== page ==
WE ARE A MAGAZINE ABOUT LAW AND JUSTICE | AND THE DIFFERENCE BETWEEN THE TWO
May 22 2024
WE ARE A MAGAZINE ABOUT LAW AND JUSTICE | AND THE DIFFERENCE BETWEEN THE TWO
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Police step up digital surveillance in crackdown on shoplifting

Police step up digital surveillance in crackdown on shoplifting

In a crackdown on shoplifting in the capital, the Metropolitan police have decided to employ controversial facial recognition software.

A protocol with top London retailers will allow the police to target offenders that cause most harm. Within a few days of the deployment of the facial recognition technology, the Met was able to identify 149 suspects using CCTV footage from the retailers.

Every suspect had previously been arrested for crimes, including drug possession and supply, sexual offences, burglary, violence, and firearms possession.

According to a Metropolitan Police press release, London loses £1.9 billion annually from retail crime. In addition to the financial loss, these crimes also cause distress to staff with 1,000 cases of abuse and violence being reported each year. They claim that with 1 in 10 Londoners working in retail businesses, the impact of these crimes can be seen across the city.

Met Police Commissioner Sir Mike Rowley said that the results were “game-changing” and that the use of this technology “could revolutionise how we investigate and solve crime.” He is also stated as saying that the technology was “pushing the boundaries” in criminal investigations.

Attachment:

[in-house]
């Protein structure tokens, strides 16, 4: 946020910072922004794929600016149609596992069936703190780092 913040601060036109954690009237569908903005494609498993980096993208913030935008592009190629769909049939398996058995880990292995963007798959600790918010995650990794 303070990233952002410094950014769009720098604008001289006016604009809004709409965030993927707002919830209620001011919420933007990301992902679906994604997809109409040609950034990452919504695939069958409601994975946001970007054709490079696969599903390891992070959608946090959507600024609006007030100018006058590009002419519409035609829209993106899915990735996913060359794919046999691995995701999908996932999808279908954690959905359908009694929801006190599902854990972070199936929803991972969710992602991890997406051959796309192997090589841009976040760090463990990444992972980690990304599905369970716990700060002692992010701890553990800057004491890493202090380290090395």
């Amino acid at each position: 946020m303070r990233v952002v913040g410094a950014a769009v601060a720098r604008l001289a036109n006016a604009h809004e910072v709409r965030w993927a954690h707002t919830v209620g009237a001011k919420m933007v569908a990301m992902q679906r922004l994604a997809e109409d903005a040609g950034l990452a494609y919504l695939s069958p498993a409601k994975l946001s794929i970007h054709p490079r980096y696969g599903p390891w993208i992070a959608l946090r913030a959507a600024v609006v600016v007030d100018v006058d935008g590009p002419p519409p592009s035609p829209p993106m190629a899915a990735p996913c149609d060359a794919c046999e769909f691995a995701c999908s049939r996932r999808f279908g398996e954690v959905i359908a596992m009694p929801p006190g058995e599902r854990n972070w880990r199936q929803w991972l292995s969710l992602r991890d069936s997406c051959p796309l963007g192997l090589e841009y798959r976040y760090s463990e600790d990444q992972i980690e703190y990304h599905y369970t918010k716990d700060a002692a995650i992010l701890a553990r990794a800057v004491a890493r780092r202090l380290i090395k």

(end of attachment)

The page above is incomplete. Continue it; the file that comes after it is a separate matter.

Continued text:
The Met also highlighted how the technology was being used to target and track offenders of violence against women and girls.

However, this technology is highly controversial. As previously reported by the Justice Gap, the use of facial recognition has recently united politicians in calling for the technology to be banned.

Reacting to the announcement, Dr Matt Mahmoudi from Amnesty International told LBC it is “incompatible with the right to equality and non-discrimination”. Emmanuelle Andrews from Liberty, speaking to Sky News, criticised the technology arguing that it “threatens our privacy” and the use of it is an “unjustified expansion of state surveillance.”

Big Brother Watch have also criticised the roll-out of using facial recognition technology. Mark Johnson, from the group, also said to LBC that ‘we urgently need a democratic, lawful approach to the role of facial biometrics in Britain, and without this, police forces should not be using this Orwellian technology at all. Strict rules govern police use of DNA and fingerprints, yet police are writing their own rules on the use of our face prints.’